Unlike the nearby sandstone of Red Rocks, Snow Canyon and Zion, limestone is only slightly weakened by being wet. Also, in general the rock tends to dry almost instantly after rain. This makes the cliffs described in this book a really useful alterna­tive to the sandstone areas after rain. Once the rock is visibly dry it is reasonable to climb. The only caveat being that after long wet periods certain parts of some of the cliffs are prone to seepage which, once it has started, can linger for a while.

Overall, thanks to the superb rock and despite the negatives mentioned above, this area provides some of the best sport climbing in the USA as well as some of the most reliable year round climbing conditions.

Bolts, fixed quickdraws and anchor hardware

Limestone is not a rock that lends itself to natural protection, and so almost all the routes described in this book are fully-bolted sport climbs. For better or worse, people who climb on these routes are completely reliant on bolts for their safety. It is outside the scope of this book to try and educate climbers on the ins and outs of bolt safety, but the bottom line is that bolts occasionally fail and that, as much as possible, climbers must try and avoid situations where their safety is entirely dependant on a single bolt. It is worth any climber’s time to try and learn the basics of bolts so as to be able to recognize a suspect bolt. Report bad or suspect bolts to the Southern Nevada Climbers Coalition for the areas around Las Vegas. For the areas around Mesquite contact the Southern Utah Climbers Alliance. Mountain Project and Facebook are a good way to do that. When reporting a bad bolt, it is very useful to the re-bolters if you include a picture.

Climbers should have a small adjustable wrench in their pack to snug-down loose bolts, but understand that it is vitally impor­tant not to overtighten as this can cause damage.

As well as the bolts themselves there is a certain amount of fixed hardware on almost all the cliffs throughout the region. Most commonly, anchors have chains, carabiners and other hardware that is in place for convenient lowering from the top of the routes. This hardware tends to wear out quite quickly and climbers should be prepared to check and evaluate all fixed hardware prior to committing to it. The same is true of fixed quickdraws which are becoming increasingly common on the most popular routes and sectors.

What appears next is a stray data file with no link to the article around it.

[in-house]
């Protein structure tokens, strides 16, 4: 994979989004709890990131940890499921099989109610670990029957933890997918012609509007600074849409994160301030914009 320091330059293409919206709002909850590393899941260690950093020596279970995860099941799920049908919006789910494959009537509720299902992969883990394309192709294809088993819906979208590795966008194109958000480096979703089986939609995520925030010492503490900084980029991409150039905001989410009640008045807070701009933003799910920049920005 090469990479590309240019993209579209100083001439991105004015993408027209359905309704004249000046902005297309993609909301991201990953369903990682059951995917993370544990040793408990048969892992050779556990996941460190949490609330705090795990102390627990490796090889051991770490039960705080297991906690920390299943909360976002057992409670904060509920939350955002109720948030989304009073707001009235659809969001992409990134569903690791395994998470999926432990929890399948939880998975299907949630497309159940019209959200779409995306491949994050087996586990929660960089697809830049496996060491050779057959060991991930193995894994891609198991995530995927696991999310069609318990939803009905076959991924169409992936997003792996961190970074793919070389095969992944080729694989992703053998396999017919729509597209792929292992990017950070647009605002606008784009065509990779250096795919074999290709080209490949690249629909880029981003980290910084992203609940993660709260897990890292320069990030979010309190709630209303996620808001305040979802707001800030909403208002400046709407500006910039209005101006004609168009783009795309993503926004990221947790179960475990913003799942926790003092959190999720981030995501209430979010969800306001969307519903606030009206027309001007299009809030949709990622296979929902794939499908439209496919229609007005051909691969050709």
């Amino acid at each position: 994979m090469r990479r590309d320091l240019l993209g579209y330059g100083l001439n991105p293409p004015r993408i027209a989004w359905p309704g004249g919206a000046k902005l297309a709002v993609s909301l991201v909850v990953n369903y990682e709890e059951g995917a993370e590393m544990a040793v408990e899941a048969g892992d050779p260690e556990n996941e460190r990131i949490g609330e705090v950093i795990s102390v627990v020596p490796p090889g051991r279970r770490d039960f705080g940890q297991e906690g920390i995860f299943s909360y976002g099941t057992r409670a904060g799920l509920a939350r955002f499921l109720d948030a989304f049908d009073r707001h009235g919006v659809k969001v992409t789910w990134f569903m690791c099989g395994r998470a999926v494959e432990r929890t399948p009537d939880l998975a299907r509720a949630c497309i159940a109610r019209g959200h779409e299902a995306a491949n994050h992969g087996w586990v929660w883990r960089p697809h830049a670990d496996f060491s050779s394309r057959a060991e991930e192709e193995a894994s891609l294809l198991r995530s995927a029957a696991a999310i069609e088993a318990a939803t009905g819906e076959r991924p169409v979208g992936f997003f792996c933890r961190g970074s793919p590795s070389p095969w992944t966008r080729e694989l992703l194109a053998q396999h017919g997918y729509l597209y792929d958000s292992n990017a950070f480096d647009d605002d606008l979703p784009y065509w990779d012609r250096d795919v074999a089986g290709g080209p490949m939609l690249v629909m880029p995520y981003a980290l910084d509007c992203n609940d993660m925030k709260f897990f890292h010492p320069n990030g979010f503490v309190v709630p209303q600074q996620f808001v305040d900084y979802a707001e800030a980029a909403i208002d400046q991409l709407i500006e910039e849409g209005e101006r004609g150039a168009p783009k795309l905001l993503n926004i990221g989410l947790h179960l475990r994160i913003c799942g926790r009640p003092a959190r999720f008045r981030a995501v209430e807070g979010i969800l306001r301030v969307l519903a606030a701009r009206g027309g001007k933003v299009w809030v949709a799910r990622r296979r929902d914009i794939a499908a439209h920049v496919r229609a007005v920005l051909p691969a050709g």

It is important to remember that all this equipment has been placed ad hoc by a random assortment of climbers over many years. Although the Southern Nevada Climbers Coalition and The Southern Utah Climbers Alliance do a fantastic job of maintaining hardware in their respective areas, these are volunteer organizations with nowhere near enough time and resources to do this work in a complete way. It is every climbers individual responsibility to be able to evaluate the equipment that they are trusting their lives to.

The American Safe Climbing Association helps provide a lot of the hardware that local organizations use for the upgrade and maintenance of local climbing areas. If you are a rock climber in the USA then this is an organization that deserves your sup­port. Donations can be made through the ASCA website; www.safeclimbing.org. The website is also a useful source of mate­rial for those who want to try and learn more about the details of the placement and evaluation of bolts for rock climbing.

Staying in the Area

Transport

There is no public transportation system, so when visiting the area a vehicle is essential. If renting a vehicle, it is worth considering spending the extra money for an SUV since quite a few of the access drives are on dirt roads, some of which can be quite rough. Gas stations are nonexistent throughout large swathes of the region. It is a good idea to be conservative and to fill up when you can.

Camping and Accommodation

The best way to enjoy the Mojave is to camp out in the desert. For most of the region, other than the immediate Las Vegas area, wild camping is relatively unrestricted and often very pleasant. The only rules being to observe fire restrictions, limiting stays to 14 days and to pack out all trash (this includes toilet paper, burying is not an acceptable option).

Around Las Vegas camping options are more limited. Wild camping is not allowed anywhere in Clark County. The Red Rock campground is an established campground near the entrance to the Red Rock Scenic loop road. It is open from September to May, but is often fully booked. There is some open forest service land in Lovell Canyon to the west of Red Rocks and also on the southwest side of Mount Potosi. Mount Charleston has seven established campgrounds that are open during the summer season, but again these are very popular and often get fully booked up. There are also a few pockets of forest service land on the mountain where wild camping is allowed.

Hotels and Air B&B are popular options for Las Vegas and Mesquite. In Mesquite especially, hotel rates are very reason­able and this is certainly an option worth considering if the weather really craps out.

Groceries

Las Vegas, Mesquite and Saint George have large grocery stores, but most of the rest of the region is limited to a handful of gas-station convenience stores.

Climbing Equipment